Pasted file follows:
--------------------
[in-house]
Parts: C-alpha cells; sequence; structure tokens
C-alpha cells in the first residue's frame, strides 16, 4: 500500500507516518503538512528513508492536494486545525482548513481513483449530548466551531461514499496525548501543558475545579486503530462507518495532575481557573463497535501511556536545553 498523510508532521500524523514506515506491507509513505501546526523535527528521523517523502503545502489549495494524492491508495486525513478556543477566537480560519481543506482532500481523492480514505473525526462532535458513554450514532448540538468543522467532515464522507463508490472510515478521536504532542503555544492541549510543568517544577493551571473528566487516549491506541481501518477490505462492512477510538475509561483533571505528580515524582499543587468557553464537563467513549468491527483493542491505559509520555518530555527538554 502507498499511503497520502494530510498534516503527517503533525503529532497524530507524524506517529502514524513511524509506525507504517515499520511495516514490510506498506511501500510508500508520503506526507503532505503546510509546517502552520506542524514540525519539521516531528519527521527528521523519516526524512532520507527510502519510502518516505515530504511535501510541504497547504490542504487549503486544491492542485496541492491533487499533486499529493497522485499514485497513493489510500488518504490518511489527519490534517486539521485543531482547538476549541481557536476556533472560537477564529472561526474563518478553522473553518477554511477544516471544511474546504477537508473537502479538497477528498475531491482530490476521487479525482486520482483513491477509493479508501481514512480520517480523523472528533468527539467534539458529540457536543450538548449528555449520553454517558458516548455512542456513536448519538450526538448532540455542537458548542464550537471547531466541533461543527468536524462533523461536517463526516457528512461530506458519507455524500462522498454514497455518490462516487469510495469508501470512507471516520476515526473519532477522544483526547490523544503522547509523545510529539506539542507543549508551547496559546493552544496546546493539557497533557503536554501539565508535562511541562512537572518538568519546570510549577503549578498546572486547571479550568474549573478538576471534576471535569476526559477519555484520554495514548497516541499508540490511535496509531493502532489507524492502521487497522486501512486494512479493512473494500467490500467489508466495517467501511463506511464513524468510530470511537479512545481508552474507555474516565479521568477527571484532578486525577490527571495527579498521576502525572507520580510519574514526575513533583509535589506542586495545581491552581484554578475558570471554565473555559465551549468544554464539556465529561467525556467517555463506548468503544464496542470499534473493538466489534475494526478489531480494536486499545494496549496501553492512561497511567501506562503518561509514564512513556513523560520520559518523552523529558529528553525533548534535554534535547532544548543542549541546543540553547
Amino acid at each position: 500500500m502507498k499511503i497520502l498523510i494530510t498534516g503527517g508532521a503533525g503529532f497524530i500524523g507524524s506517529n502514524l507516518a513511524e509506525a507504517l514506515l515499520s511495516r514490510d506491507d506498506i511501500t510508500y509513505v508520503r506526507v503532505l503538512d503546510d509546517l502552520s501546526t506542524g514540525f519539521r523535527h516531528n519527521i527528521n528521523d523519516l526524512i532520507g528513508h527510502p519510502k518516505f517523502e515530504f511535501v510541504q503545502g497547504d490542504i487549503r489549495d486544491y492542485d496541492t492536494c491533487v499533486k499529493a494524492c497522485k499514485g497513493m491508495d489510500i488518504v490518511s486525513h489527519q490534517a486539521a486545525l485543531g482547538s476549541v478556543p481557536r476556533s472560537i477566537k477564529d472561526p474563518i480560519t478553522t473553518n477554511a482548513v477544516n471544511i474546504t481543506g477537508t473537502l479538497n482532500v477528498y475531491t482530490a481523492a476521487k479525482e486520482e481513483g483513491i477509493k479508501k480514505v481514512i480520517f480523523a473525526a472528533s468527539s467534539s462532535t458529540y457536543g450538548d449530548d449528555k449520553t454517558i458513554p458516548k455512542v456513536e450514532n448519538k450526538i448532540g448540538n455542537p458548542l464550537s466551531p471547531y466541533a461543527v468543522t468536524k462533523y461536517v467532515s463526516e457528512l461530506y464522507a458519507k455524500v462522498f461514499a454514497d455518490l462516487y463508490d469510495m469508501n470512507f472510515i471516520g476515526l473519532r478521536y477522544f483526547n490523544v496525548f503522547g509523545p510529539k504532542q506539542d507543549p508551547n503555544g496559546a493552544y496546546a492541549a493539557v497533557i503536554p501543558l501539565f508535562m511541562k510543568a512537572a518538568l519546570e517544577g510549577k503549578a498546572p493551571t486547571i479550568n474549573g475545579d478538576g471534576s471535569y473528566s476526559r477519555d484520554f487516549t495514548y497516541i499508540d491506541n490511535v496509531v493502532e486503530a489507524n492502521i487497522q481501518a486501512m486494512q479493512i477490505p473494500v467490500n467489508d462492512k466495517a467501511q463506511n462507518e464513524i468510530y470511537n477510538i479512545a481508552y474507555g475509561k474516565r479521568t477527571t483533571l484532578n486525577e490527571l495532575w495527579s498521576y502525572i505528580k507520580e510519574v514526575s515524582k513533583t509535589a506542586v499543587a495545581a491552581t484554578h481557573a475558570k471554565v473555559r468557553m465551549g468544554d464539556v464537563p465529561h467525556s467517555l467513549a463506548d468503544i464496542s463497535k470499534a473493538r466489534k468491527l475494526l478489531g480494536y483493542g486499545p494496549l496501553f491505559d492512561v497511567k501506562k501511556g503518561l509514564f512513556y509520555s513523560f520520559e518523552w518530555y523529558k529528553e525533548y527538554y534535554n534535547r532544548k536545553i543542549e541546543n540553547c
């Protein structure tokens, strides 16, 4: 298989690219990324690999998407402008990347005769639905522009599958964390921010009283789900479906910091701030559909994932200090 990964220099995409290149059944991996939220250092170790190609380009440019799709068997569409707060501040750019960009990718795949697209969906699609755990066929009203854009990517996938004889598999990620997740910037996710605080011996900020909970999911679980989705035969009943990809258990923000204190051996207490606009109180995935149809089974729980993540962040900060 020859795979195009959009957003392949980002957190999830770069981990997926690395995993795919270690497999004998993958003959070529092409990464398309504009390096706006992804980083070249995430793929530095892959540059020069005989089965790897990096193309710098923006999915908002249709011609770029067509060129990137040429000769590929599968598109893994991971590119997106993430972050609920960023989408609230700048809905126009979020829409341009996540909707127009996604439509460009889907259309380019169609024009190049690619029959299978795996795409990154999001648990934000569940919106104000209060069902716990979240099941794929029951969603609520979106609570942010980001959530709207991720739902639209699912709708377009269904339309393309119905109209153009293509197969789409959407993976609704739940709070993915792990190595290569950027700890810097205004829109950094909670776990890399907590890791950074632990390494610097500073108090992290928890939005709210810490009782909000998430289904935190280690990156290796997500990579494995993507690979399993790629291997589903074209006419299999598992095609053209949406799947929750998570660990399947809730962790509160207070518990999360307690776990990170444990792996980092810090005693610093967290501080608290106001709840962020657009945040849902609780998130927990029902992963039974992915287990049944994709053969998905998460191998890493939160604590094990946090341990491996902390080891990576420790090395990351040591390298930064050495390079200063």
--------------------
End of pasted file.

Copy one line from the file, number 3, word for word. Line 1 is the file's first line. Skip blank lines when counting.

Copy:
C-alpha cells in the first residue's frame, strides 16, 4: 500500500507516518503538512528513508492536494486545525482548513481513483449530548466551531461514499496525548501543558475545579486503530462507518495532575481557573463497535501511556536545553 498523510508532521500524523514506515506491507509513505501546526523535527528521523517523502503545502489549495494524492491508495486525513478556543477566537480560519481543506482532500481523492480514505473525526462532535458513554450514532448540538468543522467532515464522507463508490472510515478521536504532542503555544492541549510543568517544577493551571473528566487516549491506541481501518477490505462492512477510538475509561483533571505528580515524582499543587468557553464537563467513549468491527483493542491505559509520555518530555527538554 502507498499511503497520502494530510498534516503527517503533525503529532497524530507524524506517529502514524513511524509506525507504517515499520511495516514490510506498506511501500510508500508520503506526507503532505503546510509546517502552520506542524514540525519539521516531528519527521527528521523519516526524512532520507527510502519510502518516505515530504511535501510541504497547504490542504487549503486544491492542485496541492491533487499533486499529493497522485499514485497513493489510500488518504490518511489527519490534517486539521485543531482547538476549541481557536476556533472560537477564529472561526474563518478553522473553518477554511477544516471544511474546504477537508473537502479538497477528498475531491482530490476521487479525482486520482483513491477509493479508501481514512480520517480523523472528533468527539467534539458529540457536543450538548449528555449520553454517558458516548455512542456513536448519538450526538448532540455542537458548542464550537471547531466541533461543527468536524462533523461536517463526516457528512461530506458519507455524500462522498454514497455518490462516487469510495469508501470512507471516520476515526473519532477522544483526547490523544503522547509523545510529539506539542507543549508551547496559546493552544496546546493539557497533557503536554501539565508535562511541562512537572518538568519546570510549577503549578498546572486547571479550568474549573478538576471534576471535569476526559477519555484520554495514548497516541499508540490511535496509531493502532489507524492502521487497522486501512486494512479493512473494500467490500467489508466495517467501511463506511464513524468510530470511537479512545481508552474507555474516565479521568477527571484532578486525577490527571495527579498521576502525572507520580510519574514526575513533583509535589506542586495545581491552581484554578475558570471554565473555559465551549468544554464539556465529561467525556467517555463506548468503544464496542470499534473493538466489534475494526478489531480494536486499545494496549496501553492512561497511567501506562503518561509514564512513556513523560520520559518523552523529558529528553525533548534535554534535547532544548543542549541546543540553547